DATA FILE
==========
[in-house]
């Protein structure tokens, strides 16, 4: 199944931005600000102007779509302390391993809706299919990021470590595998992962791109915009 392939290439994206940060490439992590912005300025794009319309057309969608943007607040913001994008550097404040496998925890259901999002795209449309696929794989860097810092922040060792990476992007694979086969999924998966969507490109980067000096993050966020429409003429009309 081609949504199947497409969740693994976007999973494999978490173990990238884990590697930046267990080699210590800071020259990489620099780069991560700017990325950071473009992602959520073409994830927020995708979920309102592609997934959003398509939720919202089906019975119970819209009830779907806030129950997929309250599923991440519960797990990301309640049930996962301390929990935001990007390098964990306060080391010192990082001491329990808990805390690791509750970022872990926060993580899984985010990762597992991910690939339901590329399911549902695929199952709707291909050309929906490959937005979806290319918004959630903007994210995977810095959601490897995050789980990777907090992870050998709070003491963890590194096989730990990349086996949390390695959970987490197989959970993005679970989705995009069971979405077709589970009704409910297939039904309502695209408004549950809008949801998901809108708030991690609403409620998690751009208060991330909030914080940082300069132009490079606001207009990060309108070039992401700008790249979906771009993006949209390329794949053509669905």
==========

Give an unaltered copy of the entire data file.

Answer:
[in-house]
């Protein structure tokens, strides 16, 4: 199944931005600000102007779509302390391993809706299919990021470590595998992962791109915009 392939290439994206940060490439992590912005300025794009319309057309969608943007607040913001994008550097404040496998925890259901999002795209449309696929794989860097810092922040060792990476992007694979086969999924998966969507490109980067000096993050966020429409003429009309 081609949504199947497409969740693994976007999973494999978490173990990238884990590697930046267990080699210590800071020259990489620099780069991560700017990325950071473009992602959520073409994830927020995708979920309102592609997934959003398509939720919202089906019975119970819209009830779907806030129950997929309250599923991440519960797990990301309640049930996962301390929990935001990007390098964990306060080391010192990082001491329990808990805390690791509750970022872990926060993580899984985010990762597992991910690939339901590329399911549902695929199952709707291909050309929906490959937005979806290319918004959630903007994210995977810095959601490897995050789980990777907090992870050998709070003491963890590194096989730990990349086996949390390695959970987490197989959970993005679970989705995009069971979405077709589970009704409910297939039904309502695209408004549950809008949801998901809108708030991690609403409620998690751009208060991330909030914080940082300069132009490079606001207009990060309108070039992401700008790249979906771009993006949209390329794949053509669905």